News for the Hospitality Executive
|By Jeff Simpson, Las Vegas Review-Journal
Knight Ridder/Tribune Business News
Jan. 13, 2004 - It's Harrah's Entertainment to the rescue.
Three days after federal marshals closed the 52-year-old Binion's Horseshoe and seized more than a million dollars to help settle its debts, Harrah's on Monday evening announced a deal to buy the hotel-casino from owner Becky Binion Behnen.
The purchase is expected to result in a rapid reopening of the downtown landmark property after state regulators approve the transaction, although industry insiders believe Harrah's may not be the ultimate operator.
Industry insiders valued the Harrah's purchase at about $50 million, most of it in the form of assumed Horseshoe liabilities.
Binion's is believed to owe as much as $20 million to Jack Binion's Horseshoe Gaming Holdings, $7.5 million to the Internal Revenue Service, $3 million to the Fremont Street Experience, $1 million to the Culinary union's pension and health plans, and unknown amounts to the casino's landlords and smaller creditors.
"We've reached an agreement in principle to acquire Binion's Horseshoe," Harrah's spokesman Gary Thompson said Monday evening. "The agreement is subject to execution of a definitive written agreement and receipt of regulatory and other approvals."
The terms were not disclosed but involve Harrah's assuming Binion's Horseshoe's liabilities to bona fide creditors, Thompson said.
"We're reviewing options for reopening the property as soon as is practicable," he said.
Thompson declined to say whether Harrah's itself would operate the property once it reopens, or whether Harrah's would sell or transfer the property to another owner as some industry insiders expect.
Behnen did not return a Monday phone call seeking comment but issued a statement.
"I am confident that this transaction will provide new opportunities for both the property that has meant so much to me and my family, as well as for the loyal employees who have worked with us over the years," Behnen noted.
Nevada Gaming Control Board Chairman Dennis Neilander said Monday that the board will try to handle the transaction as quickly as possible.
"The board will take all appropriate measures to expedite the transaction," Neilander said.
Harrah's is regarded as an aggressive buyer in the casino business, having recently announced its $1.45 billion purchase of Horseshoe Gaming Holdings, which is owned by Behnen's brother Jack Binion, after earlier buying Harveys Casino Resorts for $675 million in 2001, Players International for $425 million in 2000, the Rio for $888 million in 1999 and the Showboat for $550 million in 1998.
Buying Binion's Horseshoe gives Harrah's two strong assets, Thompson said, referring to the Horseshoe brand name in Nevada and to the World Series of Poker.
"Our expectation is that the World Series of Poker will go on this year," said Thompson, although he couldn't say whether the event would be held at the Horseshoe. "It's one of the premier events in the world of gaming and has by far the largest prize pool of any sporting event."
Jack Binion, who ran the property for two decades before he sold the Horseshoe to Becky Behnen in 1998, said he was very happy about the deal.
"I take my hat off to Harrah's," Binion said. "I feel like everyone in the community really owes Harrah's a vote of thanks. They came to the rescue."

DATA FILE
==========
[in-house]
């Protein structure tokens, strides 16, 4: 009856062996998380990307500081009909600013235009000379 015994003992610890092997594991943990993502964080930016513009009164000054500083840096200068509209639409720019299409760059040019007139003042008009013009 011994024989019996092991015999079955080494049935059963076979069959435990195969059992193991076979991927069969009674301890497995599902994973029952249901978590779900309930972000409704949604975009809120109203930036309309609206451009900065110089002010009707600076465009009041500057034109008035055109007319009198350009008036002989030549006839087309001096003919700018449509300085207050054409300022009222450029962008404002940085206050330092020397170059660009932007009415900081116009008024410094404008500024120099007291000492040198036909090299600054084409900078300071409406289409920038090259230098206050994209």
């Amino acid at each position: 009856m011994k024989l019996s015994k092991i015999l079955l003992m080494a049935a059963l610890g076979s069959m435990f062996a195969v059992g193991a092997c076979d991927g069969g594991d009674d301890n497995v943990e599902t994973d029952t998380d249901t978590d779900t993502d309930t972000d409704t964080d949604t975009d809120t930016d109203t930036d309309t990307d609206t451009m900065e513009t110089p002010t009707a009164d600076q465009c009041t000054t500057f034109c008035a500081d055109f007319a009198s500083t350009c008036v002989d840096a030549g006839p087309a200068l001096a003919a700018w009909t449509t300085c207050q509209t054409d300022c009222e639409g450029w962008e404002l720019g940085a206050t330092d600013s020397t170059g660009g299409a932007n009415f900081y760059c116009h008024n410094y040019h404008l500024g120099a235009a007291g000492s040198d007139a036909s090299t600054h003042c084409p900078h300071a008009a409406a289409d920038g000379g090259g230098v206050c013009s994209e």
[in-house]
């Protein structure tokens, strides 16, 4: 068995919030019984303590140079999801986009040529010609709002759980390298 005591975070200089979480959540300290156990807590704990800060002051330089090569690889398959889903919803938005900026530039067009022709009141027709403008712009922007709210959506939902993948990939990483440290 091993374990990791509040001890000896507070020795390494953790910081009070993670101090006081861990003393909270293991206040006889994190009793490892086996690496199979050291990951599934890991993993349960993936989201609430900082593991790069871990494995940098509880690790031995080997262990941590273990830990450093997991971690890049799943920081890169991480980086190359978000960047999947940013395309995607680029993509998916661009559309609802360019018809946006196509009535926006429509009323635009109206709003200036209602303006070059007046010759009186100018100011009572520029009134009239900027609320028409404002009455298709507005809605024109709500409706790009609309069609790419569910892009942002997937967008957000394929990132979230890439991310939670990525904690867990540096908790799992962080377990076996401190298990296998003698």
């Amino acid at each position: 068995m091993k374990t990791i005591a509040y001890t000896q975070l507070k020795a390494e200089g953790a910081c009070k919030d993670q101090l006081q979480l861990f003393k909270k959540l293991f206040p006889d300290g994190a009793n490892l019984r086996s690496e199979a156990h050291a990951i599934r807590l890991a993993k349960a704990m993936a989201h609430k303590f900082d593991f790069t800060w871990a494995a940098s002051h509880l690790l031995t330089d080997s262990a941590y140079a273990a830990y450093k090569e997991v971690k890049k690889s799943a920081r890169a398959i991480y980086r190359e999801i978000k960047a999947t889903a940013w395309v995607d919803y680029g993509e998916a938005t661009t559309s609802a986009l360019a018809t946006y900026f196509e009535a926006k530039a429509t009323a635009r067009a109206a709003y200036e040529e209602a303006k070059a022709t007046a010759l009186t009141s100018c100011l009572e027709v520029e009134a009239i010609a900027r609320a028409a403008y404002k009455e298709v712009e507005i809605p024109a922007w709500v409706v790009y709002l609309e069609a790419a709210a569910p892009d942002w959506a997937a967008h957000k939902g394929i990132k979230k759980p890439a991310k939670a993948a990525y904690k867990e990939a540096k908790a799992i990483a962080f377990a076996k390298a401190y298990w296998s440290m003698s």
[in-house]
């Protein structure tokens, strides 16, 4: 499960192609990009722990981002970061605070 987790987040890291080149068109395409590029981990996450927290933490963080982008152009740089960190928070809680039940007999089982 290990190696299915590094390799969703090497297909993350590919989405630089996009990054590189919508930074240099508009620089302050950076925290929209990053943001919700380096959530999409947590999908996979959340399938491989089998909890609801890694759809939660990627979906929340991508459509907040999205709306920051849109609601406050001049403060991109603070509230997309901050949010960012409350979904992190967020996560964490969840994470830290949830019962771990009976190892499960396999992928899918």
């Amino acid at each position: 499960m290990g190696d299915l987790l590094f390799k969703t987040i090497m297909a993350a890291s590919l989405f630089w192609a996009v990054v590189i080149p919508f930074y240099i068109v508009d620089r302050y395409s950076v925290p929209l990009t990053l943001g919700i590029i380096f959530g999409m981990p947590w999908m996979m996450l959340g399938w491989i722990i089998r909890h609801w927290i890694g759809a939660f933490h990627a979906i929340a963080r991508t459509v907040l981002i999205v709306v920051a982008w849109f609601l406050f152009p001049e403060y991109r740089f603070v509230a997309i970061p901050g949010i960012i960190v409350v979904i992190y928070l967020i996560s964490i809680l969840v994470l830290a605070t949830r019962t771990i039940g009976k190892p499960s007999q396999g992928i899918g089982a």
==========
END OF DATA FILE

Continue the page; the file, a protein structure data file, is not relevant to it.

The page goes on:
Binion said Harrah's is a quality operator, and the sale is tremendous news for the property's many longtime employees.
"You'd be amazed," Binion said of his former workforce. "People who've been there for 20 or 30 years. A lot of 'em have been there since they became adults. (The closure) was traumatic for 'em, so this Harrah's deal is real good news."
Culinary Local 226's top official, Secretary-Treasurer D. Taylor, said the Harrah's purchase agreement is tremendous news for the Horseshoe's 450 Culinary workers.
The health and pension plans of the Culinary's parent union precipitated Friday's closure when U.S. marshals entered the casino and seized about $1 million to cover some $2 million in overdue payments.
"Harrah's is an established, well-known operator," Taylor said. "That's gigantic. Anything that gets people back to work is great, and not having IRS liens hanging over the property will be a big relief."
Las Vegas Mayor Oscar Goodman met with Behnen and Horseshoe lawyer Bob Faiss early Monday, a meeting that may have been responsible for his optimism about the Horseshoe's fate Monday evening before the deal was announced.
"The workers are my major concern, of course, but my opinion, and I'm a betting man, is that concern about the Horseshoe is premature," Goodman said. "I believe it will be open again before too long."
Before Monday evening's announcement, Horseshoe workers said Monday they felt like they were in limbo while the hotel-casino was closed.
Many said they hoped Behnen could find the cash to reopen the property. If she can't, workers said they hoped for a buyer with the cash to keep it open and save their jobs.
Many of the estimated 900 Horseshoe workers spent Monday afternoon lined up to receive their paychecks, and at least some of the property's gaming workers said they received checks. Nongaming employees are scheduled to get paid next Monday, the workers said.
Armed Binion's security officers patrolled the property's valet parking area and the sidewalk on Ogden Avenue east of First Street as a line of about 120 workers and a few family members inched toward the closed hotel to receive their checks.
"We're not quite out of a job but we're not sure we've got one," said one Horseshoe casino worker who declined to give her name, explaining that she'd be fired if she was quoted and named. "Someone's got to buy it because I don't think I could find another job as good (as this one)."
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(c) 2004, Las Vegas Review-Journal. Distributed by Knight Ridder/Tribune Business News. HET,